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DC Council Delays Vote on Short-Term Rental Regulatory Bill

by Nena Perry-Brown

DC Council Delays Vote on Short-Term Rental Regulatory Bill: Figure 1
An Airbnb on Capitol Hill.

Those who expected a final vote on legislation that would regulate short-term rentals in DC today will have to wait a bit longer.

As currently written, the Short-term Rental Regulation and Affordable Housing Protection Act of 2018 would permit short-term rentals without time limits in owner-occupied properties, while prohibiting the short-term rental of units that are not owner-occupied, and limiting short-term rentals in primary residences to 90 days a year when the owner is not present.

A multi-part amendment was introduced during final reading on Tuesday, primarily clarifying a few technicalities and establishing that the regulations go into effect on October 1, 2019. This delayed implementation date would allow the Department of Consumer and Regulatory Affairs (DCRA) time to create an enforcement structure.

The amendments, however, prompted a round of debate on the dais, as some councilmembers expressed discomfort with future revenue projections being used to pay for enforcement of the new regulations — particularly due to the estimated revenue from short-term rentals which would be lost if the bill passed. Council Chair Phil Mendelson stated that, without this provision, the regulations passed by the bill would be unenforceable.

Another issue that came up is the currently unenforced zoning regulation which bans short-term rentals in residential zones. 

"I've prepared a letter, which I'll ask my colleagues to sign, to the Zoning Commission that asks them to revise the zoning regulations so that there isn't this conflict," Mendelson said during discussion about the amendments. "We talked about this at the [legislative] breakfast, that we would ask the Zoning Commission to relax its prohibition, which would have an effect on the revenues."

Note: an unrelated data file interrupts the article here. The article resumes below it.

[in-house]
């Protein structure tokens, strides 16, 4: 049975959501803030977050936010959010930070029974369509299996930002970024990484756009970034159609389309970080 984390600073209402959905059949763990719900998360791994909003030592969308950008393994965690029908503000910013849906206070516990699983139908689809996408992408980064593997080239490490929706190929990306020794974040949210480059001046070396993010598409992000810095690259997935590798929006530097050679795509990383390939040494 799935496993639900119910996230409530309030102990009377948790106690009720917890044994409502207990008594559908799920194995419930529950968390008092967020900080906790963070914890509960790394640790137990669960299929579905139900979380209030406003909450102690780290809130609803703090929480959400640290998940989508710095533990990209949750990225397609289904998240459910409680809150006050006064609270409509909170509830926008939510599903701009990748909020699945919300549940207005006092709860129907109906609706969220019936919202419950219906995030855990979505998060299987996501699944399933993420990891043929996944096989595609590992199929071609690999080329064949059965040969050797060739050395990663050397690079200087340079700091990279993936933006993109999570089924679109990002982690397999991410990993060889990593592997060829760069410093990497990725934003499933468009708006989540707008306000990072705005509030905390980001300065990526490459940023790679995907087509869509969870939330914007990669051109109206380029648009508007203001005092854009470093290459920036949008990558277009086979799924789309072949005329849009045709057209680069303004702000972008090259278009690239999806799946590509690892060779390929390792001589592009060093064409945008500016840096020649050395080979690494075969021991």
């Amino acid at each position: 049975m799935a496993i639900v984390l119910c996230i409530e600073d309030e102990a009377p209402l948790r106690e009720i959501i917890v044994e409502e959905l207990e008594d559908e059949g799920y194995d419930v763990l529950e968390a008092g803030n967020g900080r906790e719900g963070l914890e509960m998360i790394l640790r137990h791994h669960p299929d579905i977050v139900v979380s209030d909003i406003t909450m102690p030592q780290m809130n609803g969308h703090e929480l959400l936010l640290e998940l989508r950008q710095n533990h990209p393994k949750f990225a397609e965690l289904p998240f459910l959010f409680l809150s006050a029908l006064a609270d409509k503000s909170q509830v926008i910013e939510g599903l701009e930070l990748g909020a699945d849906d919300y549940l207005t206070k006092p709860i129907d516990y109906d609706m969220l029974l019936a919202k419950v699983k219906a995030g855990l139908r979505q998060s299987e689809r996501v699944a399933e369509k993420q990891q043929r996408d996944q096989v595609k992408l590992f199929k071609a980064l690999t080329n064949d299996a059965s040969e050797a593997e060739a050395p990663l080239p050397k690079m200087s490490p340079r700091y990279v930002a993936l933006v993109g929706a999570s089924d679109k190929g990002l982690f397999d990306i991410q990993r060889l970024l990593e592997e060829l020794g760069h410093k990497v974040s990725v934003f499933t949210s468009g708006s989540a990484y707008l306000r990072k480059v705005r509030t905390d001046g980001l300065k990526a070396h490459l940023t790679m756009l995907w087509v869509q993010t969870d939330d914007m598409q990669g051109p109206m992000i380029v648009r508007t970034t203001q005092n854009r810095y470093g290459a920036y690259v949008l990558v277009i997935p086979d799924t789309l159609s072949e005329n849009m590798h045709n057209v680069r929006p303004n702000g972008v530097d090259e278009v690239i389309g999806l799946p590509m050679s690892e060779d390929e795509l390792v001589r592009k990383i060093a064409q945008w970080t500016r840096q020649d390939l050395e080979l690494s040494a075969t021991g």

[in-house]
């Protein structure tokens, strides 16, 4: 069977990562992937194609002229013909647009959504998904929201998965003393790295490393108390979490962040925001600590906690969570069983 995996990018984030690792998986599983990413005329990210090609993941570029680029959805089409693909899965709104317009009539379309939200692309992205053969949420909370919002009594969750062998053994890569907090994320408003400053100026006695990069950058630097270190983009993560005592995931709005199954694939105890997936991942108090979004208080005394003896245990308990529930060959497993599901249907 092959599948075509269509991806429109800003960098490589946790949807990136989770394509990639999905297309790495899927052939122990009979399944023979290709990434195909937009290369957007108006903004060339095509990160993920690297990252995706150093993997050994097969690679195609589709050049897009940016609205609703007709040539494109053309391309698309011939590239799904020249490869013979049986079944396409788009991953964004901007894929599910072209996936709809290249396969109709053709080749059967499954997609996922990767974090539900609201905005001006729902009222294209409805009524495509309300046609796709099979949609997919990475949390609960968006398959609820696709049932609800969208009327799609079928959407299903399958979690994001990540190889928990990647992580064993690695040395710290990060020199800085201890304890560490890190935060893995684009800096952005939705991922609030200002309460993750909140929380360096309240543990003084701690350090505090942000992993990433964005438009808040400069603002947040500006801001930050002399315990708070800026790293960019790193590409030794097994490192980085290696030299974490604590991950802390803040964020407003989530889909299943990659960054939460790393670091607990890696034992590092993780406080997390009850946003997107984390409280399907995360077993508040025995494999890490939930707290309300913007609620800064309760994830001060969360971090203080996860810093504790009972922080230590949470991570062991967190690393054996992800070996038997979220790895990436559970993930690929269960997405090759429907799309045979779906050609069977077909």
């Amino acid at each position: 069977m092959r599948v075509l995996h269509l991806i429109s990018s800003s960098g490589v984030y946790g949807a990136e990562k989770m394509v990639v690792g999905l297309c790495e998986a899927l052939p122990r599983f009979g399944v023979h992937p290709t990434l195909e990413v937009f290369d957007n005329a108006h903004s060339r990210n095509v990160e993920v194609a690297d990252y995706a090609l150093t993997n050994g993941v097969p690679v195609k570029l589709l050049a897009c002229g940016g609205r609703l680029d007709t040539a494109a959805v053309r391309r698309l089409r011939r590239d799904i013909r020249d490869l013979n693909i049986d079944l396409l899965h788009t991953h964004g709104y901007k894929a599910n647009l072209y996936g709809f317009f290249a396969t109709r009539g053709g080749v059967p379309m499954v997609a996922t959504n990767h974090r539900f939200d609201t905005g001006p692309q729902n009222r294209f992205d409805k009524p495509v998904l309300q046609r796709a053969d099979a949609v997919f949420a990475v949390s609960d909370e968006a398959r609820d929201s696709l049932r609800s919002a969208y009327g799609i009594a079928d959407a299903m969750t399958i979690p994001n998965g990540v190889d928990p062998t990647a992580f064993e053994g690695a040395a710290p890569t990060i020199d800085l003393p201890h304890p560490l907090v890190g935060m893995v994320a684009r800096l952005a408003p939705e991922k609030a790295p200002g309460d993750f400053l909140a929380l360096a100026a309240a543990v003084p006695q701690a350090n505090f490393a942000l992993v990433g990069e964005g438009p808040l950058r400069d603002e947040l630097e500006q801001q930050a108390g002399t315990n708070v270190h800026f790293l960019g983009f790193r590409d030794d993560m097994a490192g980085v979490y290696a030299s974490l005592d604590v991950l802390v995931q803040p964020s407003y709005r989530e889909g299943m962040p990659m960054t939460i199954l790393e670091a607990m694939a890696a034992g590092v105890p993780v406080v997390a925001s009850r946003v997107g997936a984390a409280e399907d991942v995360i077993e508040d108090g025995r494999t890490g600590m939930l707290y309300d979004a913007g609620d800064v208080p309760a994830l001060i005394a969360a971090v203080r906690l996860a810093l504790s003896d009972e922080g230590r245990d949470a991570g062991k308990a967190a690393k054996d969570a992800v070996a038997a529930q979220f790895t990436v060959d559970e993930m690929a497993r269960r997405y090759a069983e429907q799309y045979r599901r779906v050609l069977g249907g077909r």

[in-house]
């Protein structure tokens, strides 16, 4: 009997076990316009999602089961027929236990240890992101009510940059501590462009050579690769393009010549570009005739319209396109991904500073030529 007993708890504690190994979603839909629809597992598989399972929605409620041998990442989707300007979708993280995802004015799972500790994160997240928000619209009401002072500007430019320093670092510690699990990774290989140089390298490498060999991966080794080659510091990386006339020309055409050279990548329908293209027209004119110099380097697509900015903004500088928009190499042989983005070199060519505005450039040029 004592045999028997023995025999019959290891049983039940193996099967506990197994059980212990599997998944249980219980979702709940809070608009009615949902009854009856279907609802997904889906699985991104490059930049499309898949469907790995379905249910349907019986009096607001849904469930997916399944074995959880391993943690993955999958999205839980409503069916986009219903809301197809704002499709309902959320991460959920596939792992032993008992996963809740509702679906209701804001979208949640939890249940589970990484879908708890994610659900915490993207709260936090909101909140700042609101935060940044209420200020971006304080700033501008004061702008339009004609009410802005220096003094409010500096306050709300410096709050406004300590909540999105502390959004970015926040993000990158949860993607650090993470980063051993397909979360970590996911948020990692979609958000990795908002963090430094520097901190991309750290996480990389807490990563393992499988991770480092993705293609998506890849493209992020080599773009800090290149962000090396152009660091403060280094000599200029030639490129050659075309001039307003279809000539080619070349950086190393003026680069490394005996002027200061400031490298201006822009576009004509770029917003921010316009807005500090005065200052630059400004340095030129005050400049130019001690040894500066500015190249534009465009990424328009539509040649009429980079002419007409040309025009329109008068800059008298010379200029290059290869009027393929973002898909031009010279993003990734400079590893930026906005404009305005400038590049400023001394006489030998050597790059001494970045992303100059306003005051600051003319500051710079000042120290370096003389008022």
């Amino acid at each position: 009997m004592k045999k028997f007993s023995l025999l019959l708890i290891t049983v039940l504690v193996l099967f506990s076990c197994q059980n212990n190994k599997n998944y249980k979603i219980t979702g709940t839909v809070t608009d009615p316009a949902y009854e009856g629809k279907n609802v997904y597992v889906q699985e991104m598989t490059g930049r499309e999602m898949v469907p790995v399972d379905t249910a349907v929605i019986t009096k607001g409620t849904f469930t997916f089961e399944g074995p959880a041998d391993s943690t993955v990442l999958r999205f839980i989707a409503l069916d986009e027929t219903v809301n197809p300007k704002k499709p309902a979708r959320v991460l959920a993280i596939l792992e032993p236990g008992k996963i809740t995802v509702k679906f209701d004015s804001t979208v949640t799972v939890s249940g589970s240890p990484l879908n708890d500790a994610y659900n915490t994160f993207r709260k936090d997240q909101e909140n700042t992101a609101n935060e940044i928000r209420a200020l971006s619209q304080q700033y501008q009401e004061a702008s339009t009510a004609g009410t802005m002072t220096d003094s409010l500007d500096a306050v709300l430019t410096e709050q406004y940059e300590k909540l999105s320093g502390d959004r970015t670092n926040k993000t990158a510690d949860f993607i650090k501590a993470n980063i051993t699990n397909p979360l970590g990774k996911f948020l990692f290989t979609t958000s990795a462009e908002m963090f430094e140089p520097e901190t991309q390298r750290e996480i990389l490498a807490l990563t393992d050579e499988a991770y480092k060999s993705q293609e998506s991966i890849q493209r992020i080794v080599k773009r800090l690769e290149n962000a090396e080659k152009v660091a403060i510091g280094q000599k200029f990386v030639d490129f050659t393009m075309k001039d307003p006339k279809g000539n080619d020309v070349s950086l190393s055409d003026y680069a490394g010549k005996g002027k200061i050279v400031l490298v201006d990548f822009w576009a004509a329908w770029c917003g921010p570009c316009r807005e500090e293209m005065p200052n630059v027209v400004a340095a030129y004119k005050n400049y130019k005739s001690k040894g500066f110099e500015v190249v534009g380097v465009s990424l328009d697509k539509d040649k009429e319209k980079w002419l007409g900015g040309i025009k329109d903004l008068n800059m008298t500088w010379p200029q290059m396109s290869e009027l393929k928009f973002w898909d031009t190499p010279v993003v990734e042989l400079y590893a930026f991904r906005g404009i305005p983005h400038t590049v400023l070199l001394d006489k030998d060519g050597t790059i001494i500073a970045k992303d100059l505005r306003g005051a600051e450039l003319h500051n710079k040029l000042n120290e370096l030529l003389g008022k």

When councilmembers David Grosso, Charles Allen, Anita Bonds and Brianne Nadeau each questioned aspects of the amendment and its language, Mendelson was initially steadfast in wanting to move forward with today's vote, stating that, if a regulatory bill didn't move forward and DCRA begins to enforce the current zoning regulations, then 90 percent of short-term rentals could be lost anyway. 

However, Mendelson eventually withdrew the amendment and proposed the vote be delayed.

"I would rather postpone this matter for two weeks so that we can all understand the financial implication, than to go forward with the unreadiness that I'm sensing here," he explained. He also back-tracked on the idea that short-term rentals were in immediate jeopardy after Councilmember Trayon White suggested something be done by the council in the interim to instruct DCRA not to enforce zoning prohibitions.

The bill will be voted on November 13th.

Updated with Airbnb's response: "We were disappointed to see Chairman Mendelson try to deceive his own Council and ram an amendment through that would sacrifice the city’s budget surplus to fund a $104 million hole created by these hotel-backed regulations. The negative fiscal impacts of this proposal -- for taxpayers, families who share their homes, and neighborhood businesses -- are real and so we are glad cooler minds prevailed and this vote was delayed."

See other articles related to: short-term rental, dc council, airbnb dc, airbnb

This article originally published at http://dc.urbanturf.com/articles/blog/dc-council-approves-amended-short-term-rental-regulatory-bill/14575

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